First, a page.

- Review assessment which leads to data generation and consider a range of approaches (including standardised tasks/test items).
- Make data accessible to all stakeholders in an appropriate form.
- Do not collect data outside of agreed data collection points. Take a strategic view of the assessment demands throughout the school year and implement an assessment and data management calendar.
- Do not request data in any other format than that which the school regularly and routinely presents.
- Keep data requirements under review and challenge selves and leaders to collect the least amount of data possible.
Ensure strategic use of data to inform teaching and learning, and understanding of assessment is part of any initial training.
- Record data accurately and ensure it is correct first time.
- If you do not understand why data is being collected, ask. Suggest alternative sources of data or processes if you think better ones exist.
|Recommendations For Government and its agencies:
• DfE and its agencies should commit to sufficient lead-in times for changes for which the sector will have to undertake significant planning to implement. This includes releasing relevant materials in good time.
• DfE should review the DfE protocol to ensure it is fit for purpose, and takes full regard of the workload implications of any change.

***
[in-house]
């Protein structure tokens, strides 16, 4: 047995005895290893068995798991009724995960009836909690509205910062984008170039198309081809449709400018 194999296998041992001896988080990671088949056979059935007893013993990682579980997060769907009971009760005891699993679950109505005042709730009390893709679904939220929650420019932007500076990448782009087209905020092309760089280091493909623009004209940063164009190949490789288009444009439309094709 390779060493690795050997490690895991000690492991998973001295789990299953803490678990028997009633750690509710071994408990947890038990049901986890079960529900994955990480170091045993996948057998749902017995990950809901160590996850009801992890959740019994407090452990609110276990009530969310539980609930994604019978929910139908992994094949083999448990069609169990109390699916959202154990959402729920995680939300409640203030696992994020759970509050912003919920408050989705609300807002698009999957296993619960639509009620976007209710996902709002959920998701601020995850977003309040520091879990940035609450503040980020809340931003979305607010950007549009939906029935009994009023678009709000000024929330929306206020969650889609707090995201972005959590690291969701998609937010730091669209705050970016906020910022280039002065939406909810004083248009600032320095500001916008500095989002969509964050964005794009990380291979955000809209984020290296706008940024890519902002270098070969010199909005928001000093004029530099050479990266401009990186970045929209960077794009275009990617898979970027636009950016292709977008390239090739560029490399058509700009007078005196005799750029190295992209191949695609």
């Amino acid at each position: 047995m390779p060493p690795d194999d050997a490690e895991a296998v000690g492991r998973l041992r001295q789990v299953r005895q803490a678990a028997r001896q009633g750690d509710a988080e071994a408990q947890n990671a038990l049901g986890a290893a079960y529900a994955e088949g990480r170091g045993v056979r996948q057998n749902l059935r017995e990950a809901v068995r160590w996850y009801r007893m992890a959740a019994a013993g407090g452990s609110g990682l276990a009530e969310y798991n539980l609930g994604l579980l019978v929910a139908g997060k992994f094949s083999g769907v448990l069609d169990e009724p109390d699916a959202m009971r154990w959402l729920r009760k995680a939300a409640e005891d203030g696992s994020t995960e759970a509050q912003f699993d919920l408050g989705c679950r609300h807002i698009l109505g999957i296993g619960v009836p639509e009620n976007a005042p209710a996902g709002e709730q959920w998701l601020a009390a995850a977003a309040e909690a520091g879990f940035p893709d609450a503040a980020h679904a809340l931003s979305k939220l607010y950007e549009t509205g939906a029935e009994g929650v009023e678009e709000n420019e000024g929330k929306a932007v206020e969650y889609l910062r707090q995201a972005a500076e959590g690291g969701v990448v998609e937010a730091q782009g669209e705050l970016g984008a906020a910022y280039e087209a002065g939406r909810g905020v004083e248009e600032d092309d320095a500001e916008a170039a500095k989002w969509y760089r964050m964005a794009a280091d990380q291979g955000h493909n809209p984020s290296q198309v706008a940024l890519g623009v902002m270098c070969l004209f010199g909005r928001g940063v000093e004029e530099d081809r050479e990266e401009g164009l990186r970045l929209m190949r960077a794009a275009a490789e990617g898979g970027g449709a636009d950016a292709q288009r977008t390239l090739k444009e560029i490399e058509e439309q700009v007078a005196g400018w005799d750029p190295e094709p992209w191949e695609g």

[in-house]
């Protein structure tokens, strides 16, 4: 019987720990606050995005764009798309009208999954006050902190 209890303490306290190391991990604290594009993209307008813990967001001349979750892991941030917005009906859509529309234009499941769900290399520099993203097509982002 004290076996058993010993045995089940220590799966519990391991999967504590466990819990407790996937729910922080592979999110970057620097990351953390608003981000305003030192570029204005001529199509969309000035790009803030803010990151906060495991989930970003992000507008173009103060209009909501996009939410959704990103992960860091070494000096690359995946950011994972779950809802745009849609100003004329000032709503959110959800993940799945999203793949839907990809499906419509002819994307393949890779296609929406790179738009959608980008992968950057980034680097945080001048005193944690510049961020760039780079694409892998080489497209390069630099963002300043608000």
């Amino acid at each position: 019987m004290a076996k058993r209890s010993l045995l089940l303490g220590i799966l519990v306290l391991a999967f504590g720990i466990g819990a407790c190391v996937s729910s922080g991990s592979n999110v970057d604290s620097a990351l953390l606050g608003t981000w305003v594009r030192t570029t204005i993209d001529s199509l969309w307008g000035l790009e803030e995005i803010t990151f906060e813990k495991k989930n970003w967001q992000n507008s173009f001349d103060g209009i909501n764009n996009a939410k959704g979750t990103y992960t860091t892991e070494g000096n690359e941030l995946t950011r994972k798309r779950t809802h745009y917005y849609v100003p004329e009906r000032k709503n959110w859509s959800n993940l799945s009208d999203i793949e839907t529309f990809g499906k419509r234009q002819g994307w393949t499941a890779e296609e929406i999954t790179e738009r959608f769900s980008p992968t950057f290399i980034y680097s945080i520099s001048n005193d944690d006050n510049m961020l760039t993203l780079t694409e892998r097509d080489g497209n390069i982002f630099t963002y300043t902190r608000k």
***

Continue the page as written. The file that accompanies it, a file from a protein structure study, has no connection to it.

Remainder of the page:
• DfE should commit to using its influence to disseminate the principles and messages of this report through system leaders.
• Ofsted should continue to communicate the clarification paragraphs in the inspection framework through updates and other relevant channels.
• Ofsted should continue to monitor inspection reports to ensure no particular methods of planning are praised as exemplars and ensure training of inspectors emphasises the commitment in the framework.
|For school leaders:
• SLT should ensure there is ongoing work to develop a shared understanding of effective teaching to inform planning, underpinned by effective continuous professional development.
• SLT should not automatically require the same planning format across the school.
• SLT should review demands made on teachers in relation to planning to ensure that minimum requirements to be effective are made. Where more intensive plans are needed for pedagogical reasons, a review date is set.
• Senior and middle leaders should ensure, as a default expectation that a fully resourced, collaboratively produced, scheme of work is in place for all teachers for the start of each term.
• Senior and middle leaders should make clear who will be planning new schemes of work and associated resources, what time they will have available to do so, and how this will be made available to all staff in a timely fashion.